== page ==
“Writing a book is a horrible, exhausting struggle, like a long bout with some painful illness. One would never undertake such a thing if one were not driven on by some demon whom one can neither resist nor understand.” ~ George Orwell
Despite Orwell’s black truth, I went in search of a webpage with directions on how to write a novel. On one site, Write A Novel, of the many helpful suggestions made to would-be writers, there was one in particular which struck me:
“If you REALLY want to finish, tell EVERYONE that you’re writing something. This way, you’ll be really embarrassed if you don’t actually finish it. Tell people to remind you to write. Nothing can get you to write faster than a bunch of people constantly asking you, ‘So are you finished yet?’”
This quote made me think of ancient times, when poets invoked muses to inspire them. The latter were not neighbours and friends: They were Deities. Incapable of guile, they were described as “having one mind, their hearts set upon song and their spirit free from care”. 1
It’s interesting that in modern times, perhaps due to the ubiquity of writers, sources, options and ‘experts’, our methods for inspiring motivation have changed dramatically. Our reliance on social media demonstrates this clearly; popular opinion and peer pressure play a larger role in people’s lives. In and of itself, this might not be a bad thing, but it can lead to the loss of individuality, and in turn, the belief that one can accomplish things without widespread consent.
Although the ‘tell everyone’ method might seem benign on the surface, to a writer, it can mean creative peril. Disseminating ideas to everyone with the intention of soliciting indirect embarrassment is a foolish suggestion; it makes my inner Hemingway sense tingle.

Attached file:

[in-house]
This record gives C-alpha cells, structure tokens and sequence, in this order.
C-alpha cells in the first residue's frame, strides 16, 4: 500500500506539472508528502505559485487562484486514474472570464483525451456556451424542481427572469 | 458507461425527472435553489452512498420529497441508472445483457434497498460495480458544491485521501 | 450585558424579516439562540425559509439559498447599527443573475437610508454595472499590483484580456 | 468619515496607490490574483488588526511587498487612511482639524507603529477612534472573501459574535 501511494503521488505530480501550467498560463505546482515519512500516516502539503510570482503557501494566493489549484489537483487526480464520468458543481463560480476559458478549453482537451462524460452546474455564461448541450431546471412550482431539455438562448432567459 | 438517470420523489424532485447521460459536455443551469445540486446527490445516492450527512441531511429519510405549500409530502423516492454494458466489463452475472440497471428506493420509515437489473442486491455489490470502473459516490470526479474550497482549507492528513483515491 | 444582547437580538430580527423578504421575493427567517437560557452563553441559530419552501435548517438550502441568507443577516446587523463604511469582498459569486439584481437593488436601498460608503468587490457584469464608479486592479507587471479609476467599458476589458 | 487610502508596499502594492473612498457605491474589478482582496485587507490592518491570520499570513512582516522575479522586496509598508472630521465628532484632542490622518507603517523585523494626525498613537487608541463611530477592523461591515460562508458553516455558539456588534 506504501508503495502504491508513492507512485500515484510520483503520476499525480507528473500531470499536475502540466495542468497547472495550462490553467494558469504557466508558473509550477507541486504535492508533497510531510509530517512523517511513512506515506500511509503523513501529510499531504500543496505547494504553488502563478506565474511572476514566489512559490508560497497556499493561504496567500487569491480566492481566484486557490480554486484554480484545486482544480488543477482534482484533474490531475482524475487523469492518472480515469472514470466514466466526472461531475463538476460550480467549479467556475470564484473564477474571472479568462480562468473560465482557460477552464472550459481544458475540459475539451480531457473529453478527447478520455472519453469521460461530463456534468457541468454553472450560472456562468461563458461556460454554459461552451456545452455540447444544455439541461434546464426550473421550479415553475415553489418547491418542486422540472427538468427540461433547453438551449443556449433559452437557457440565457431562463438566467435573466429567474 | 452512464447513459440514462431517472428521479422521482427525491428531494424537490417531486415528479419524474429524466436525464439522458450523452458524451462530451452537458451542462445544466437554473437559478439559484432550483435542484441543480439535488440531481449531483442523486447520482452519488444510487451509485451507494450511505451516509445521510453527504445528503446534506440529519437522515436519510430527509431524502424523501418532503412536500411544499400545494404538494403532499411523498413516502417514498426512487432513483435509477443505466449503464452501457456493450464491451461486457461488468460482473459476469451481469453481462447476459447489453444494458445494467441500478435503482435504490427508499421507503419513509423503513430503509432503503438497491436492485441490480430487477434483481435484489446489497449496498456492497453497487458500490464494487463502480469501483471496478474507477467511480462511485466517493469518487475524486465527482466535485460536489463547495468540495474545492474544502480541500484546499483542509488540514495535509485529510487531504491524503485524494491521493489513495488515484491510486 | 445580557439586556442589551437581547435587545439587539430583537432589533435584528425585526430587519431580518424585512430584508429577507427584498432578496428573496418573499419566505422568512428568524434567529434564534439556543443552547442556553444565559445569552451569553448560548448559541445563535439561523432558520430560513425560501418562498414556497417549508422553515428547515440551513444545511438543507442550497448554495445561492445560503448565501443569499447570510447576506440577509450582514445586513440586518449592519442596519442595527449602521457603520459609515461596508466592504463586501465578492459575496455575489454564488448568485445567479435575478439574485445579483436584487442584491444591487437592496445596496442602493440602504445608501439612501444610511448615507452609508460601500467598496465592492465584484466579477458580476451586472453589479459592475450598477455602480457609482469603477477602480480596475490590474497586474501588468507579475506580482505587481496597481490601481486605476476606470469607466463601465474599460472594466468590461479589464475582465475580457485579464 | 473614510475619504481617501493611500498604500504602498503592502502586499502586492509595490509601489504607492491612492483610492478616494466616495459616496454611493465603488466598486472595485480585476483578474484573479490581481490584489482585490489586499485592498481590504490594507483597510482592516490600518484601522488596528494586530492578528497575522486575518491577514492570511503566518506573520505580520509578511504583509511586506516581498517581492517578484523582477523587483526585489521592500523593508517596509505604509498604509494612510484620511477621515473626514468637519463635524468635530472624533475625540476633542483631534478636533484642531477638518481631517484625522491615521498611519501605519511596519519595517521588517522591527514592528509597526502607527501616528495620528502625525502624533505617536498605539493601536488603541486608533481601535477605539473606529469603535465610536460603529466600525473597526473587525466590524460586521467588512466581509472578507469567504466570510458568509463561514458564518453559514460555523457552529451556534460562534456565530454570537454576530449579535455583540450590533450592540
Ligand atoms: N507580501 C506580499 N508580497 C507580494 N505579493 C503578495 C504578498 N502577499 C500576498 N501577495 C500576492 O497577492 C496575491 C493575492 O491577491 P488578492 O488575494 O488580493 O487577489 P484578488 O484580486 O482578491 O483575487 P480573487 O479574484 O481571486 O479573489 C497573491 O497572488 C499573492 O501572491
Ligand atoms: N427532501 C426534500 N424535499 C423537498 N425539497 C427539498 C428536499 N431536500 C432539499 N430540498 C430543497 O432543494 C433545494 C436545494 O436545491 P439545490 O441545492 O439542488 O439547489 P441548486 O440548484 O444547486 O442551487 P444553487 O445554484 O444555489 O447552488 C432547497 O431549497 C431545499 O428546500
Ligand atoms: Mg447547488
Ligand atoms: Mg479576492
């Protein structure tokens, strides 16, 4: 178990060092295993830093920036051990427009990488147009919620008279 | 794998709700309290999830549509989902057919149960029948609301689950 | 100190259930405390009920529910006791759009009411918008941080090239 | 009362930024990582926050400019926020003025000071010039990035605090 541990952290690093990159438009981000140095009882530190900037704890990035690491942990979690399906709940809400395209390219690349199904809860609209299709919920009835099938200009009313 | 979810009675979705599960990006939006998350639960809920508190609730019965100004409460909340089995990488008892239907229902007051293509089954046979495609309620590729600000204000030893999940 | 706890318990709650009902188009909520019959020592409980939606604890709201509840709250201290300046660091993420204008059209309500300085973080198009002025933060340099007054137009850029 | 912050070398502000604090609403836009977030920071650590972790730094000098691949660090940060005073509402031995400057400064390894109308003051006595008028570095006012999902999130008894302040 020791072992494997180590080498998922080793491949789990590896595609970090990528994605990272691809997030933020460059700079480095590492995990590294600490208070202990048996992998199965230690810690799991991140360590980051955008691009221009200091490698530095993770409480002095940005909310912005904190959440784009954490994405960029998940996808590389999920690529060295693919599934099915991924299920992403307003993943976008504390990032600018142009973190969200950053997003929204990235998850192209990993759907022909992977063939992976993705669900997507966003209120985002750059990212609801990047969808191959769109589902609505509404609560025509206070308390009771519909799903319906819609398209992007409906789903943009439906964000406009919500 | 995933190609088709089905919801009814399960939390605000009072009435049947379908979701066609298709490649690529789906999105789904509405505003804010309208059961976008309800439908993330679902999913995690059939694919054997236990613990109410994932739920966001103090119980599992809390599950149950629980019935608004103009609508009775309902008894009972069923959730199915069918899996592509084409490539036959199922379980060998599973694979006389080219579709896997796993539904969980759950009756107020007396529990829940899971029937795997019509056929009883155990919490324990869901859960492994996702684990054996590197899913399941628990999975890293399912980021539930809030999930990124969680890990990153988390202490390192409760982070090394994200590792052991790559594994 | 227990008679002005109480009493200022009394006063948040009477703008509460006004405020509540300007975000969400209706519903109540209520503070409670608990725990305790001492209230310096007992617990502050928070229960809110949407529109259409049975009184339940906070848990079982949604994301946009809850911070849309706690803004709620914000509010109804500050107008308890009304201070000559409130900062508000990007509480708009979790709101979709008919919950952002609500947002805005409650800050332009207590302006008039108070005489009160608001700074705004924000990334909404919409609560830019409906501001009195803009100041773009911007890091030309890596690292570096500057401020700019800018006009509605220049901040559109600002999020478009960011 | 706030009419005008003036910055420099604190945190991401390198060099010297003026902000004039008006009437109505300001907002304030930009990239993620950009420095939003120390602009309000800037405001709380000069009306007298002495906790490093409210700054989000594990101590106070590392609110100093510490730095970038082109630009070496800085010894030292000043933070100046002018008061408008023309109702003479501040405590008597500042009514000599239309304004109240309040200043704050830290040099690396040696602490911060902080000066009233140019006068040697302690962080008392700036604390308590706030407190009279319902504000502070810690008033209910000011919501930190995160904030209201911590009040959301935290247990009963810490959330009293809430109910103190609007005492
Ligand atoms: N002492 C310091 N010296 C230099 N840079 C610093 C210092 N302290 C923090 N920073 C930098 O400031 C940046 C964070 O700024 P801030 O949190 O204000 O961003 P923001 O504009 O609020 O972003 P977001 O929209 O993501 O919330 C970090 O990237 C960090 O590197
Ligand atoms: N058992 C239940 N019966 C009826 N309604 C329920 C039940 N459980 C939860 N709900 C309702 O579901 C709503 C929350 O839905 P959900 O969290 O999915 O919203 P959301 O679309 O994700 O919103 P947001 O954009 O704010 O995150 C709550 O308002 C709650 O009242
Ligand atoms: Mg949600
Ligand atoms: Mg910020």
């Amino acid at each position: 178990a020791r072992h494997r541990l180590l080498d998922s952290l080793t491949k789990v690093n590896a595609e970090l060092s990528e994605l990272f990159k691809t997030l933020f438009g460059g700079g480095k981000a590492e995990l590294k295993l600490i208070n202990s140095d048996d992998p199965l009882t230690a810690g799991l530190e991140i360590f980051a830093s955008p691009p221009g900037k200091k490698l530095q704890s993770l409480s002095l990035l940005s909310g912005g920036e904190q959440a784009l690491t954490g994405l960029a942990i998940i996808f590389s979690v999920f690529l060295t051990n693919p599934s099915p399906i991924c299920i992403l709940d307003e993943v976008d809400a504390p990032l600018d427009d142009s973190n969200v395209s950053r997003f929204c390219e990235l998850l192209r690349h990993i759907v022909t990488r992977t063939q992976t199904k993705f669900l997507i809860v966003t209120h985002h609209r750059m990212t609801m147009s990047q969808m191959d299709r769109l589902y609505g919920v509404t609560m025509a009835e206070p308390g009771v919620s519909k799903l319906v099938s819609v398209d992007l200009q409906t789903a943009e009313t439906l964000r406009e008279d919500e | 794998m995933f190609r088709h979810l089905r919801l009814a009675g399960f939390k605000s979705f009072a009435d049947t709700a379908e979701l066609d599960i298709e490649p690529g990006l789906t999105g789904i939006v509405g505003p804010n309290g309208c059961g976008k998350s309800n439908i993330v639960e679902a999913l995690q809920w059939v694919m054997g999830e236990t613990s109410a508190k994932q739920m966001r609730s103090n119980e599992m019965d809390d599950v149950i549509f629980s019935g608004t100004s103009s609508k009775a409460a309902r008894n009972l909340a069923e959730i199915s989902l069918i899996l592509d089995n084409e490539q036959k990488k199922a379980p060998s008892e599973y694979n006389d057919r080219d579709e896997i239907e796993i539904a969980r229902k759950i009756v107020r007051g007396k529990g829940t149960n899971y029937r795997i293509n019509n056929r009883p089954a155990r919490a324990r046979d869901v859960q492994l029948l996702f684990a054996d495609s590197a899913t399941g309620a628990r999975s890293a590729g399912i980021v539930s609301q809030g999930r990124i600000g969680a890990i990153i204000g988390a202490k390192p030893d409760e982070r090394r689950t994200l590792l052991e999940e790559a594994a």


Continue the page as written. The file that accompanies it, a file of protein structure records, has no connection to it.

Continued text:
There’s nothing wrong with telling close friends what you hope to do, as they would more than likely offer support and encouragement, but telling everyone, in my opinion, is a bad idea.
Writing communicates ideas, but it doesn’t talk. Shakespeare said, “Talking isn’t doing. It is a kind of good deed to say well; and yet words are not deeds.” I couldn’t agree more.
Over-sharing what one aspires to accomplish (especially in matters of creativity), takes away from the energy behind it. It’s as if the potential energy of what might be is taken away by the kinetic energy of premature expression. Norman Mailer, an American writer said, “I think it’s bad to talk about one’s present work, for it spoils something at the root of the creative act. It discharges the tension.”
Even the most enthusiastic desire can turn lukewarm overnight. To broadcast ideas before they have had a chance to truly exist denies freedom to both the idea and the writer. It robs the mind of creative acumen by creating a false sense of accomplishment; the mind might not know the difference between the idea actualized in the real world versus that in the imagination. If expressed outwardly (to everyone), the mind might be satisfied; placated by its desire for immediate gratification.
One presents like an attention-seeking child when one makes claims that have yet no basis in reality. Like the boy who cried wolf. Orwell said, “The greatest enemy of clear language is insincerity”.
I do not claim that the ‘peer/pressure method’ to incite motivation is inappropriate in every situation. For instance, in physical competitions, it can be useful. But not by imagining oneself the butt of chiding or embarrassment. ‘Positive pressure’, like creating strong visualizations in a ruthlessly committed mind, can keep a person training (or writing) for hours.
Inspiration and creativity come from within, not without.
Henry Miller expressed this sentiment perfectly: “Most writing is done away from the typewriter, away from the desk. I’d say it occurs in the quiet, silent moments, while you’re walking or shaving or playing a game, or whatever, or even talking to someone you’re not vitally interested in.”
I wish to thank Meredith Kirby and the 91 others who contributed to this webpage. It gave me some great tips on how to write a novel, and also, inspired me to get clear on how I might best produce such a thing.
1. The Muses
Photo By Mary Rose – All Rights Reserved
Did you enjoy this article?
Please let the author know by leaving them a comment below!
And, subscribe to our free weekly digest!
Simply add your email below. A confirmation email will be sent to you.